It’s been a while since once of these. This is partly due to covering some books in Tasting Notes style posts or Vintage SF Month posts, but mostly because I’ve been reading less SF. Or maybe not, but what I have been reading has been part of a single series (which I’ll cover below). Anywho, I thought it was time to catch up and clear the baffles before the Six Weeks of Halloween gets started in September.
Columbus Day, by Craig Alanson – Expeditionary Force Series – Aliens choose the thematically appropriate Columbus Day to invade. Sergeant Joe Bishop organizes a small counteroffensive, and eventually ends up joining with different aliens who come to Earth’s rescue. Now he’s headed offworld to fight the invaders. But is he fighting for the right side?
I’m eliding a lot of things because the plot here is almost besides the point. This is straight-down-the-middle military science fiction comfort food. The defining characteristics of the series don’t really take hold until about halfway through the first book, when (spoiler alert, I guess) Skippy the Magnificent arrives. Skippy is an ancient and powerful AI that decides to help out lowly monkeys humans in their quest to not be wiped out by various warring factions in the galaxy.
Whether or not the series will work for you depends greatly upon how much you like the bro-ey bickering between Skippy and Joe Bishop, dad jokes, military slang, and pew-pew style action, as well as the general problem solving patterns that represent the bulk of the series. Even if you do like those things (and I enjoy them well enough), the series gets extremely repetitive, and while Alanson never takes it easy on our protagonists and forces them to come up with workable solutions, they do sometimes rely a bit too heavily on Skippy’s almost magical powers. And there’s this whole thing where Skippy is a genius but can’t ever seem to think up the basic schemes that Bishop proposes. Skippy’s frustration at this sort of thing gets old fast, but the series eventually outgrows it as Skippy and Joe (and the rest of the crew) establish a more meaningful rapport.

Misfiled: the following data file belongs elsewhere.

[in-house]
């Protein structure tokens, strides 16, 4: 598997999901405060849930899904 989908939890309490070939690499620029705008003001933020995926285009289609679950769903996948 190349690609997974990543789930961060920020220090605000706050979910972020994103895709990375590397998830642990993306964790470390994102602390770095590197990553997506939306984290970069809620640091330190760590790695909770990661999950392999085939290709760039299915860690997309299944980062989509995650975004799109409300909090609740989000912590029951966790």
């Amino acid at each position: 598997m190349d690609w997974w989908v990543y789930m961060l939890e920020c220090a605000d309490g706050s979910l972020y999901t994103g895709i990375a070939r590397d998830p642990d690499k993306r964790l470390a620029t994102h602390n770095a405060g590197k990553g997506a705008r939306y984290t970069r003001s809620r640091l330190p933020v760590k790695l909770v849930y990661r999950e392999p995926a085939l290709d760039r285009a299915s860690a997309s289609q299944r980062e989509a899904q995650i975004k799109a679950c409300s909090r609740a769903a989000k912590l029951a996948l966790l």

There are fifteen books in the Expeditionary Force series (and a couple of spinoff books called Mavericks) and I’m about two-thirds of the way finished, so obviously this works for me. I won’t call it mindblowing and it’s not especially filled with the sense-of-wonder that populates the best SF, but it’s entertaining and fun and absolutely perfect audiobook fodder. It helps that the audiobook narrator, R.C. Bray, is excellent. What’s the audiobook equivalent of a page-turner? That’s what this series is.
Alanson does a good job exploring various dynamics of the universe he set up, from the differing alien factions to the technology and other worldbuilding, and as mentioned earlier, he never takes it easy on our protagonists, who always encounter problems on top of problems. It does get repetitive, and sometimes the story bogs down into minutiae of a specific operation that, in the grand scheme of things, probably isn’t that important. This leads to the books feeling a bit samey and repetitive (hence I’m reviewing the entire series here, not individual entries). Alanson’s good at that sort of problem solving stuff, and his strategic outlook on the galaxy’s various forces works. Interpersonal relationships are perhaps not as successful; the professional military stuff works very well, the more romantic stuff a bit less so. Pretty much par for the course there.
There’s some semblance of a larger background story surrounding Skippy’s past and the Elder race that supposedly “transcended” eons ago, but that stuff is super slowly explored (like, don’t get your hopes up, even when it seems like progress is being made). I’m assuming this stuff will come into play as the series comes to a close (though I’m guessing that Alanson could keep this sort of thing going indefinitely), which could be interesting. All in all, I’m enjoying the series. Your mileage may vary, depending on how much of Skippy and the treading-of-water inherent in these stories you can tolerate at any given time.
Paradox Bound, by Peter Clines – Eli has a few encounters with a mysterious woman who wears a tri-corn hat, drives a steampunk version of a Model-A Ford, and is being chased by… something. So Eli and the woman go on the road, but this is a road through time and history. So yeah, this is a sorta goofy Mystery Box style time travel story. It’s not exactly rigorous, but there’s some clever twists and turns and the villains are suitably creepy.